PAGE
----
The significant obligation within the IAEA activity is defined by Article III of the Statute which is “To establish and administer safeguards designed to ensure that special fissionable and other materials, services, equipment, facilities, and information made available by the Agency or at its request or under its supervision or control are not used in such a way as to further any military purpose; and to apply safeguards, at the request of the parties, to any bilateral or multilateral arrangement, or at the request of a State, to any of that State’s activities in the field of atomic energy”.
In order to contribute to the prevention of further spreading of nuclear weapons, the IAEA uses a system of agreements on safeguards. Safeguards are a set of measures by which the IAEA wants to justify that a state meets its international responsibilities not to apply nuclear programs for the purpose to create nuclear weapons.
The major part of safeguards agreements is signed with states which undertook, at the international level, not to possess nuclear weapons on the basis of the Global Treaty on the Non-Proliferation of Nuclear Weapons, to which the IAEA is an inspection authority.
Inspection performed by the IAEA helps to ensure confidence in the peaceful use of nuclear materials, facilities and activities. This helps to reduce safety concerns of the states caused by the development of nuclear weapons. “Additional Protocols” to the safeguards agreements with the states contribute to further enhancement of the inspection regime provided by the IAEA. According to these Protocols, the states are obliged to submit to the IAEA more complete information on all the aspects of activities within the nuclear fuel cycle. They also should grant the IAEA with the right of wider access and to allow it to apply the most state-of-the-art inspection technologies. In the customary regime, activities concerning safeguards are performed at more than 900 facilities around the world, including nuclear power plants, research reactors, nuclear fuel facilities and storage sites.
Along with the universal organization in the sphere of nuclear energy and nuclear non-proliferation, IAEA, and international mechanisms, NSG and Zangger Committee, there are regional organizations in this area.
The Euratom (European Atomic Energy Community) is the most powerful regional organization. It was created in 1957 according to the Treaty of Rome which came into force on 1 January 1958. In 1967 Euratom institutes merged with EU institutions. The initial members were as follows: Belgium, Italy, Luxemburg, the Netherlands, France and FRG. At present 27 EU member states are in Euratom.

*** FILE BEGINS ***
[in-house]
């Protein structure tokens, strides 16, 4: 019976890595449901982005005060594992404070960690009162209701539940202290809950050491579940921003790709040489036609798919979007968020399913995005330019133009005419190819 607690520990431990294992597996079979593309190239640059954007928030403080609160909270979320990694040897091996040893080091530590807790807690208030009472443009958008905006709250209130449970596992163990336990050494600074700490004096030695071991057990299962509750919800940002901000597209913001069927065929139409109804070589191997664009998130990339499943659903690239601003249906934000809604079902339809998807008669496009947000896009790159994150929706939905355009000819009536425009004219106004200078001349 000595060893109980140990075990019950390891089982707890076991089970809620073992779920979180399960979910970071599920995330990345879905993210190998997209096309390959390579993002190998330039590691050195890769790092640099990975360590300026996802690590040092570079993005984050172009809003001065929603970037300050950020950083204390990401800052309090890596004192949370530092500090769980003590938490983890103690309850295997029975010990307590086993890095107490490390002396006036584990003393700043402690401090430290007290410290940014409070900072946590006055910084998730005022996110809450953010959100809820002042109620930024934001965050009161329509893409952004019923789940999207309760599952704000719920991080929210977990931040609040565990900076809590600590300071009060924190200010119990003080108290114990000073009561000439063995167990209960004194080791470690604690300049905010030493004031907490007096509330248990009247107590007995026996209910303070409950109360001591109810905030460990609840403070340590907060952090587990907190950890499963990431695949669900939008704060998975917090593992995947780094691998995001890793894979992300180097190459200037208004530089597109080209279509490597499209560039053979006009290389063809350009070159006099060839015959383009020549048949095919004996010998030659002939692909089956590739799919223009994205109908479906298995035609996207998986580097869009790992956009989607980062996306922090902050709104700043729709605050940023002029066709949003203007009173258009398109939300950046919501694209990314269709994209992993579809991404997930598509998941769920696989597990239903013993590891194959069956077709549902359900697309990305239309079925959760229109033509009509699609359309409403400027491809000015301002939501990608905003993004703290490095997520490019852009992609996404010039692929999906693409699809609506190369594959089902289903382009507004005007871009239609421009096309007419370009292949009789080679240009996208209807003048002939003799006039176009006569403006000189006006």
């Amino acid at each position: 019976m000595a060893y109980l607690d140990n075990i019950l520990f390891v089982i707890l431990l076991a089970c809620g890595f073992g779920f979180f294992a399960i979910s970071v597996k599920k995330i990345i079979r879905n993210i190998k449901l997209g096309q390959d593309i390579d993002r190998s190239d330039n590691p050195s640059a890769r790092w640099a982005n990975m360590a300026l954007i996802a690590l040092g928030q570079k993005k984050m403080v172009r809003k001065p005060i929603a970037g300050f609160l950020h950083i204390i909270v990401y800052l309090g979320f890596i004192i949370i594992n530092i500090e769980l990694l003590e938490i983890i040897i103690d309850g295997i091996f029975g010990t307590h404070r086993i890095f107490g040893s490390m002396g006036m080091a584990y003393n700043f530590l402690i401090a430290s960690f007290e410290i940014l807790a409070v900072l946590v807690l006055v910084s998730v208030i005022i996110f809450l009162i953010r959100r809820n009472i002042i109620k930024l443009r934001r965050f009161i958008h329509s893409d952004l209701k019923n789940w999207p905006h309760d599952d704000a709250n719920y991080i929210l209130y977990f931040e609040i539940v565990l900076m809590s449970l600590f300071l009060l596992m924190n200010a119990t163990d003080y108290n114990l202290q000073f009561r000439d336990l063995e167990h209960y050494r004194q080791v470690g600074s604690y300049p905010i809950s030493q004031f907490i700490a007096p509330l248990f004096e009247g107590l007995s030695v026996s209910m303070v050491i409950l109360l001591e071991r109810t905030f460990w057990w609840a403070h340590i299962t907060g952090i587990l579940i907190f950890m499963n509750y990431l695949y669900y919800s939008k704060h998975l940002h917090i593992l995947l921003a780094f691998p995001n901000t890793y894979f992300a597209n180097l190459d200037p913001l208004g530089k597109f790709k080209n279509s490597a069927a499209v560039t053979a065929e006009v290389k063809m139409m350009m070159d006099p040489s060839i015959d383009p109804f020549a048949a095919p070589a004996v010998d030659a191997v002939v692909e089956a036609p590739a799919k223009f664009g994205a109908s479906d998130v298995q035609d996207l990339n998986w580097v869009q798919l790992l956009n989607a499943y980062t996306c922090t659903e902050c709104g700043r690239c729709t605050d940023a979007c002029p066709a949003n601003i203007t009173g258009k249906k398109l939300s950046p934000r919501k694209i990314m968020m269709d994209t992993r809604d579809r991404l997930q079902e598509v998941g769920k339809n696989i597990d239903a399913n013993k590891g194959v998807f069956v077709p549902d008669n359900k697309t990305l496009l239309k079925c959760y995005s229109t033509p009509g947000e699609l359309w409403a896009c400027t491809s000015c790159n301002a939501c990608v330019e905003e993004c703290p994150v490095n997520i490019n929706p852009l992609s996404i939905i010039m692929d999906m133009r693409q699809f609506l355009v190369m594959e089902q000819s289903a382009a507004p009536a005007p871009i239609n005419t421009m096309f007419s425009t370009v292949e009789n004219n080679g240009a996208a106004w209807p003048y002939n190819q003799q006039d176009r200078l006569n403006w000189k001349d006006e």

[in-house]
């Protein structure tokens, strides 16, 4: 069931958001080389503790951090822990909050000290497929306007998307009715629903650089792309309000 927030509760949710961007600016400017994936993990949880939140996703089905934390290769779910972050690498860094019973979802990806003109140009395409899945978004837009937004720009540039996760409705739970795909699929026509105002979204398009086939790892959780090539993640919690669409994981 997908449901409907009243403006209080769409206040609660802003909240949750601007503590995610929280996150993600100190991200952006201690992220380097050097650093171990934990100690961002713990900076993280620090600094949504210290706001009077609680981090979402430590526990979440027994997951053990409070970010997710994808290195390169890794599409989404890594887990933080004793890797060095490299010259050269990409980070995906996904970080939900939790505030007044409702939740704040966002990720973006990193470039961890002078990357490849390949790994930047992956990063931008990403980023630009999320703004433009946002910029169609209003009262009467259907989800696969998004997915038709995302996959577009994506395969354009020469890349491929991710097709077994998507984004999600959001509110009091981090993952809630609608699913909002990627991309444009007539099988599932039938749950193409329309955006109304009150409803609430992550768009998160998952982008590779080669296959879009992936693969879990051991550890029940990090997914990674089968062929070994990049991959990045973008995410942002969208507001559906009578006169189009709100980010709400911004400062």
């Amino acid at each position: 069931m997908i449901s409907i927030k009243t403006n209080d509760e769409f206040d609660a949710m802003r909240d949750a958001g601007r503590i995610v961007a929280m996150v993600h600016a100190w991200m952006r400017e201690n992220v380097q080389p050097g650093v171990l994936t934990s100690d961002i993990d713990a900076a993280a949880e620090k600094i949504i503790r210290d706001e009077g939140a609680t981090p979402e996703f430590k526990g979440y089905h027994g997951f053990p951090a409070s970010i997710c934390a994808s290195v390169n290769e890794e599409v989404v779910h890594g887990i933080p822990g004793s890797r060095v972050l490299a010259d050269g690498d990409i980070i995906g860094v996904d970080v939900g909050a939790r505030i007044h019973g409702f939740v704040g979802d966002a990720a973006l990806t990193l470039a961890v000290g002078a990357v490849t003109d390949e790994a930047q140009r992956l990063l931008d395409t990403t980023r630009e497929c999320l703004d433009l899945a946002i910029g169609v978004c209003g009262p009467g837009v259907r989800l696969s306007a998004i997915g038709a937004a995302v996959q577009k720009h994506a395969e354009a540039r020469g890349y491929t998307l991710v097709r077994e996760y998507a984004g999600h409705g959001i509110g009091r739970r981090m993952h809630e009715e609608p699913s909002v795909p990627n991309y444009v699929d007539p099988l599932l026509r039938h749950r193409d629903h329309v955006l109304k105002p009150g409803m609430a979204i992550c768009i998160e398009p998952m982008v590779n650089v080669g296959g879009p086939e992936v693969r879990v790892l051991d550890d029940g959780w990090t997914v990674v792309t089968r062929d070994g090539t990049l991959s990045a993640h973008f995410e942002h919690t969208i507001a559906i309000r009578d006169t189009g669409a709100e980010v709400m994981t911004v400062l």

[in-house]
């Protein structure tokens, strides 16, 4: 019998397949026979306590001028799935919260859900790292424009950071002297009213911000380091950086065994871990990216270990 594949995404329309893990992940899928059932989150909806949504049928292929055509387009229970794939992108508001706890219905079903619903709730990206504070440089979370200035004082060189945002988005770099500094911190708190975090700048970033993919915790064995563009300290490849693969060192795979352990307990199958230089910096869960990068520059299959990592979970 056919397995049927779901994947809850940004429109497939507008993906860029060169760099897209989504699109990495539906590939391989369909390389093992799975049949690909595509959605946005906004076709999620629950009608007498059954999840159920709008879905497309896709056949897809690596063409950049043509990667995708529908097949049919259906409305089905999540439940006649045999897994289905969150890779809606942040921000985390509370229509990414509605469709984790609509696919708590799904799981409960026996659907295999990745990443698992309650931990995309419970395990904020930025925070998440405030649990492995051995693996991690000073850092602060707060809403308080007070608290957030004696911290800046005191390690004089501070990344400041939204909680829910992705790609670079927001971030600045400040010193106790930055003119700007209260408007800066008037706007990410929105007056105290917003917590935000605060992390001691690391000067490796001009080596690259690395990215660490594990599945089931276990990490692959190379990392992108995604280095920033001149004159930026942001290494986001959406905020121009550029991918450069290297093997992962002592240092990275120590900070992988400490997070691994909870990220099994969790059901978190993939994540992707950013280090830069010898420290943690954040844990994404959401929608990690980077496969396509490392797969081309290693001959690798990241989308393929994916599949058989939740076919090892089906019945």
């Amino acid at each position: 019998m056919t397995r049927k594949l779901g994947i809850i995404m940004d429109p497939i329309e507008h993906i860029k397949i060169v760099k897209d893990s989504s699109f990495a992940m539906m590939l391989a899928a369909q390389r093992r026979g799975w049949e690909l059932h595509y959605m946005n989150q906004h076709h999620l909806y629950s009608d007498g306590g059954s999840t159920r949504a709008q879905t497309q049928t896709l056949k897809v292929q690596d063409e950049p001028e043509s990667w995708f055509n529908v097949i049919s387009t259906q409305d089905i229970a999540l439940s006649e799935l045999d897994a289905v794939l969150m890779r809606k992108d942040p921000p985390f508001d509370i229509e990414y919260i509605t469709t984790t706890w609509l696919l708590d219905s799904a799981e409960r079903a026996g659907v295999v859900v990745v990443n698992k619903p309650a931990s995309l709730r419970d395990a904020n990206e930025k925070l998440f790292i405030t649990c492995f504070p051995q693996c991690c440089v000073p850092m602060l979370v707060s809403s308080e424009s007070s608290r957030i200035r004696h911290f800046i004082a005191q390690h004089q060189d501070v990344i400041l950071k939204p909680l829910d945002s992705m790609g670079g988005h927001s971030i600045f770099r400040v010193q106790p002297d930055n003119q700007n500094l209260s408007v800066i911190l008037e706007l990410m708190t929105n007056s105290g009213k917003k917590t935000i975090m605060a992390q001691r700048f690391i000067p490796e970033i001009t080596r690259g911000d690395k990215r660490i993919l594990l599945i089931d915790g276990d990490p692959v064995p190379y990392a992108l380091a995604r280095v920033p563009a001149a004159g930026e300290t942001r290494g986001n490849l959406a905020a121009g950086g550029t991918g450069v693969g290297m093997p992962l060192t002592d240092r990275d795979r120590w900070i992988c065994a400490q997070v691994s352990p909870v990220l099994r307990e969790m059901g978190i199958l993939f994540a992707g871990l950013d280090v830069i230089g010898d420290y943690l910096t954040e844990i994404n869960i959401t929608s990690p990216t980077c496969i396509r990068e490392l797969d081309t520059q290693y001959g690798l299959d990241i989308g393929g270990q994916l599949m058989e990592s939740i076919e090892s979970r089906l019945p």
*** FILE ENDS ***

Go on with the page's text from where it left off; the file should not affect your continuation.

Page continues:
The objective of the Euratom is to assist in creation and development of nuclear industry, joint research, exchange of scientific and technical information, creation of a common market of equipment and materials. It also must be ensured that ores, source materials and special fissile materials are not diverted from the intended uses.
In the development of the NPT in 1966-1968, Euratom states under support of the USA insisted on applying Euratom safeguards in these countries rather than the IAEA ones. As a result, it was decided that Euratom would sign a multilateral agreement with the IAEA on the Agency’s safeguards in the Euratom states.
Inspectors of Euratom perform inspections under surveillance of the IAEA inspectors or jointly with them, but joint activities caused significant doubling and excessive expenses. In relation to this, in 1992 there was a “new approach to partnership” between the IAEA and Euratom based on the principle “one task, one person”, which helped to significantly reduce the scope of inspection activities of the Agency in the IAEA states with regard to nuclear activity of Euratom.
It is necessary to mention the Nuclear Energy Agency (NEA) which is a semi-independent institution within the Organization for Economic Cooperation and Development (OECD) among other international organizations on nuclear energy of the regional level. The Agency was created in 1958 and was called the European Nuclear Energy Agency, but in 1972 the name was replaced by the NEA as the USA, Canada and some other non-European countries joined it. The objective of the Agency is to ensure cooperation in the development, safety, and regulation of nuclear energy, that is why it is important for the purposes of the non-proliferation of nuclear weapons.
Authorities founded according to agreements on the creation of nuclear-weapon-free zones belong to regional organizations in the sphere of nuclear non-proliferation.